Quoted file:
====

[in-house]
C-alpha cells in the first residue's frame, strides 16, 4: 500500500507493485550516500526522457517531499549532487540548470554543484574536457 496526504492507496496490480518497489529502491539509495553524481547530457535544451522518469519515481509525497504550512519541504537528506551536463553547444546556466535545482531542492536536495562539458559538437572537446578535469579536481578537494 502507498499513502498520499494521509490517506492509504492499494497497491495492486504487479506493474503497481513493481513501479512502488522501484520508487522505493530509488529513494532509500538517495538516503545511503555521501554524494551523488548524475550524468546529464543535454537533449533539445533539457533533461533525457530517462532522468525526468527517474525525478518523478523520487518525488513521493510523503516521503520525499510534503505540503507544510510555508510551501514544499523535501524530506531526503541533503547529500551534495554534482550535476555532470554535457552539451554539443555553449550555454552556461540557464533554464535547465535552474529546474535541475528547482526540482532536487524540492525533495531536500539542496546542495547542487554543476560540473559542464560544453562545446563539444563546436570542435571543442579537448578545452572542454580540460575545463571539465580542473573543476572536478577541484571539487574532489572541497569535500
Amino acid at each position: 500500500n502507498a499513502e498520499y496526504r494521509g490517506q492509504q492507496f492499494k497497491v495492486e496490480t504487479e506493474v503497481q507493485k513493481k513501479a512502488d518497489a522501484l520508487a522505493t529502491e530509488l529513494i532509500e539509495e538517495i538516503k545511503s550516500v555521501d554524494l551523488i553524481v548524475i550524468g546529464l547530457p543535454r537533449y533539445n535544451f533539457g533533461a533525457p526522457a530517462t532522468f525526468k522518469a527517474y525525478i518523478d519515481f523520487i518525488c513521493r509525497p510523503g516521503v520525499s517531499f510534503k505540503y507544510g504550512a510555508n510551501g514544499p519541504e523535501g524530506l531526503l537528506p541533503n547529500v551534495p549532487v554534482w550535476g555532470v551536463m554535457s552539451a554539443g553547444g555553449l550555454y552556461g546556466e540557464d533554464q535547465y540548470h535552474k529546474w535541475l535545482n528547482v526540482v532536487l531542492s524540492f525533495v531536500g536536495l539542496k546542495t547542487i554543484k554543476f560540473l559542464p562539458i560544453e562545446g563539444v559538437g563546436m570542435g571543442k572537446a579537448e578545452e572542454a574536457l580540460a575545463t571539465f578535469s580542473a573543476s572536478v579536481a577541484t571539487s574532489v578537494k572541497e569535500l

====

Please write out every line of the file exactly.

[in-house]
C-alpha cells in the first residue's frame, strides 16, 4: 500500500507493485550516500526522457517531499549532487540548470554543484574536457 496526504492507496496490480518497489529502491539509495553524481547530457535544451522518469519515481509525497504550512519541504537528506551536463553547444546556466535545482531542492536536495562539458559538437572537446578535469579536481578537494 502507498499513502498520499494521509490517506492509504492499494497497491495492486504487479506493474503497481513493481513501479512502488522501484520508487522505493530509488529513494532509500538517495538516503545511503555521501554524494551523488548524475550524468546529464543535454537533449533539445533539457533533461533525457530517462532522468525526468527517474525525478518523478523520487518525488513521493510523503516521503520525499510534503505540503507544510510555508510551501514544499523535501524530506531526503541533503547529500551534495554534482550535476555532470554535457552539451554539443555553449550555454552556461540557464533554464535547465535552474529546474535541475528547482526540482532536487524540492525533495531536500539542496546542495547542487554543476560540473559542464560544453562545446563539444563546436570542435571543442579537448578545452572542454580540460575545463571539465580542473573543476572536478577541484571539487574532489572541497569535500
Amino acid at each position: 500500500n502507498a499513502e498520499y496526504r494521509g490517506q492509504q492507496f492499494k497497491v495492486e496490480t504487479e506493474v503497481q507493485k513493481k513501479a512502488d518497489a522501484l520508487a522505493t529502491e530509488l529513494i532509500e539509495e538517495i538516503k545511503s550516500v555521501d554524494l551523488i553524481v548524475i550524468g546529464l547530457p543535454r537533449y533539445n535544451f533539457g533533461a533525457p526522457a530517462t532522468f525526468k522518469a527517474y525525478i518523478d519515481f523520487i518525488c513521493r509525497p510523503g516521503v520525499s517531499f510534503k505540503y507544510g504550512a510555508n510551501g514544499p519541504e523535501g524530506l531526503l537528506p541533503n547529500v551534495p549532487v554534482w550535476g555532470v551536463m554535457s552539451a554539443g553547444g555553449l550555454y552556461g546556466e540557464d533554464q535547465y540548470h535552474k529546474w535541475l535545482n528547482v526540482v532536487l531542492s524540492f525533495v531536500g536536495l539542496k546542495t547542487i554543484k554543476f560540473l559542464p562539458i560544453e562545446g563539444v559538437g563546436m570542435g571543442k572537446a579537448e578545452e572542454a574536457l580540460a575545463t571539465f578535469s580542473a573543476s572536478v579536481a577541484t571539487s574532489v578537494k572541497e569535500l